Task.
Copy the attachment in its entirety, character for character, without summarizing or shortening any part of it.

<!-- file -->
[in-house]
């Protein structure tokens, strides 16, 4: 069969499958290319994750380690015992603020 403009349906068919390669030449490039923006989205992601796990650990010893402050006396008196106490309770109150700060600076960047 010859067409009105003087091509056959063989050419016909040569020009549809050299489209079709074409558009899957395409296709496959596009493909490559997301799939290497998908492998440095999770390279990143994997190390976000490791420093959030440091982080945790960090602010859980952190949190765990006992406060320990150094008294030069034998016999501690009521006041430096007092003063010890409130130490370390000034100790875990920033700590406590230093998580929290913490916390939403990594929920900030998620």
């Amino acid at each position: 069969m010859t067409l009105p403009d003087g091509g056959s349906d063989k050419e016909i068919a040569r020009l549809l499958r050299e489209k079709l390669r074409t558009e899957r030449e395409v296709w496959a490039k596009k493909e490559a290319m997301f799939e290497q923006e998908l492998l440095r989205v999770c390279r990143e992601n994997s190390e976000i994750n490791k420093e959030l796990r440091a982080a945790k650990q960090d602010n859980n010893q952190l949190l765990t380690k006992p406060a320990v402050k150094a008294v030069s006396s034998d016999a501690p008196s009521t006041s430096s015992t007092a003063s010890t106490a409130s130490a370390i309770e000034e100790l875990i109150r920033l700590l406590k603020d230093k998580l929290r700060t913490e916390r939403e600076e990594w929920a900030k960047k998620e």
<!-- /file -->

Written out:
[in-house]
């Protein structure tokens, strides 16, 4: 069969499958290319994750380690015992603020 403009349906068919390669030449490039923006989205992601796990650990010893402050006396008196106490309770109150700060600076960047 010859067409009105003087091509056959063989050419016909040569020009549809050299489209079709074409558009899957395409296709496959596009493909490559997301799939290497998908492998440095999770390279990143994997190390976000490791420093959030440091982080945790960090602010859980952190949190765990006992406060320990150094008294030069034998016999501690009521006041430096007092003063010890409130130490370390000034100790875990920033700590406590230093998580929290913490916390939403990594929920900030998620």
């Amino acid at each position: 069969m010859t067409l009105p403009d003087g091509g056959s349906d063989k050419e016909i068919a040569r020009l549809l499958r050299e489209k079709l390669r074409t558009e899957r030449e395409v296709w496959a490039k596009k493909e490559a290319m997301f799939e290497q923006e998908l492998l440095r989205v999770c390279r990143e992601n994997s190390e976000i994750n490791k420093e959030l796990r440091a982080a945790k650990q960090d602010n859980n010893q952190l949190l765990t380690k006992p406060a320990v402050k150094a008294v030069s006396s034998d016999a501690p008196s009521t006041s430096s015992t007092a003063s010890t106490a409130s130490a370390i309770e000034e100790l875990i109150r920033l700590l406590k603020d230093k998580l929290r700060t913490e916390r939403e600076e990594w929920a900030k960047k998620e």